My focus is on two sources of authority and one aspect of submission. First, I will look at ecclesial authority and examine briefly how Christ structure His Church and how orthodoxy has historically understood that structure. Next, I will review the authority of Scripture and propensity of young evangelicals to question even the most sacred doctrines of the Church. I will also expound on the hypocritical claim that such inquiries come with pure motives bound up in a sincere desire for truth. Finally, I will spend my last few paragraphs on what it really means to be a disciple, a devoted student (from the Mediterranean aspect) in terms of humility, teachability, and submission. In other words, God’s Word has specific instructions for the young people within the Christian community and they need to hear what He has to say. I also need to point out that participation within the Christian community is a tremendous blessing and a profound privilege. It is not a right or an entitlement, nor is it a club that desperate seeks your membership fees. The demand of participation is that we walk in a manner worthy of the Holy God who called us out of darkness into His glorious light.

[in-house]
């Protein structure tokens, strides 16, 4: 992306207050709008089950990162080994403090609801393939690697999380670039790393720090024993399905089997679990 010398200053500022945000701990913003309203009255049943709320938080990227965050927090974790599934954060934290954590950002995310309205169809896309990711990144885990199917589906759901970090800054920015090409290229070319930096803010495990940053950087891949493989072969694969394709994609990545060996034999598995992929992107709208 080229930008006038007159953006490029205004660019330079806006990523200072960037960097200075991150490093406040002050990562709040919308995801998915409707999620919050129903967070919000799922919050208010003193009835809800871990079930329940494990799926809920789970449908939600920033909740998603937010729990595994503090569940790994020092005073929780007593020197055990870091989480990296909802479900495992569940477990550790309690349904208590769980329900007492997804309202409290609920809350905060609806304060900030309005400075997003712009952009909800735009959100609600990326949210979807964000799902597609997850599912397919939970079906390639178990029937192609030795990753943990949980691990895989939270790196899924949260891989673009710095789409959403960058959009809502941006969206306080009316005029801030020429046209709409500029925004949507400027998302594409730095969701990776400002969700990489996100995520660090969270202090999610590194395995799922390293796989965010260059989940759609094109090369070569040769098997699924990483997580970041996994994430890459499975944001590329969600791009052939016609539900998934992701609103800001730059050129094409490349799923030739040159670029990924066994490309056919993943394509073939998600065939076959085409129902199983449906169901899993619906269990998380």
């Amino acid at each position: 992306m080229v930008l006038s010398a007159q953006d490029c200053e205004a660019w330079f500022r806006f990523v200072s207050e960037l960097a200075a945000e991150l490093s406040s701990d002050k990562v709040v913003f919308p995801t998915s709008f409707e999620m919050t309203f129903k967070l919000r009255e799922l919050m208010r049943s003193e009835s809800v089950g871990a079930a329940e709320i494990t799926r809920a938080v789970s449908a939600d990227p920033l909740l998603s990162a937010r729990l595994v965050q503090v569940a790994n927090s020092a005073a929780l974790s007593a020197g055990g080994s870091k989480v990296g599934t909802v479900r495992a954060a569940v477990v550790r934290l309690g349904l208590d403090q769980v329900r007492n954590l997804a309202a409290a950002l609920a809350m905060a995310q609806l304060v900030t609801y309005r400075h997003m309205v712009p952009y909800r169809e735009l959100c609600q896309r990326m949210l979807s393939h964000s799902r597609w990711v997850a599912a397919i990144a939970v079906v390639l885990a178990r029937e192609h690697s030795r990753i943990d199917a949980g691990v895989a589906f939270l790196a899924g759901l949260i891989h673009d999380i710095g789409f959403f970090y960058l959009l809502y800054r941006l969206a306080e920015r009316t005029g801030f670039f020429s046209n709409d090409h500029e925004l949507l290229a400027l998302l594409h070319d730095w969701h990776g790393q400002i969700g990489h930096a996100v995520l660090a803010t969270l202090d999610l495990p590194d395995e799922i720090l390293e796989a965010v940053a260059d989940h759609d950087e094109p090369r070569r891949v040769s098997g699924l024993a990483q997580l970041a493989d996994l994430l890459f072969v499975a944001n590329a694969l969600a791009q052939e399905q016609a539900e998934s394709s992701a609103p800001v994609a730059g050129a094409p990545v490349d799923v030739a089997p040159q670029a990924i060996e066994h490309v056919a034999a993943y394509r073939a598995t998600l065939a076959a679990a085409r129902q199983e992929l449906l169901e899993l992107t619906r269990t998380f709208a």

“Truly I say to you, whatever you bind on earth shall have been bound in heaven; and whatever you loose on earth shall have been loosed in heaven. In this famous passage, we find Jesus’ expression and idea for the authority given to His Church. While only the apostles were given legislative and judicial authority, the Church at large has been granted judicial authority. “The binding in Matt. 16:19 and 18:18 recalls the Heb. ‘āsar which denotes both teaching authority (to determine what is forbidden) and disciplinary power (to place under a ban).” [Meding & Muller, NIDNTT, V-I, 171] The apostles, as Christ’s special delegates, would receive distinct authority from Christ concerning what the messianic community must confess and what values she must embrace. It is apparent that Christ has a very specific purpose for His Church and He establishes a very specific structure in order to preserve, protect, and execute that purpose. This authority was not to be abused, nor was it an isolated or independent authority. The authority was derivative from and valid when it adhered to the authority of Christ’s word. It is clear from this passage that Christ put in place a standard, and that confessors of the faith were expected to submit to that standard. Moreover, it is clear that the Church, the messianic community has authority to enforce this standard. She is expected to ensure that the confessing members of the body conduct themselves within the confines of that standard. If a “confessing member” refuses to submit to the standard, the community must act to excommunicate that member in order to preserve Christ’s idea of community.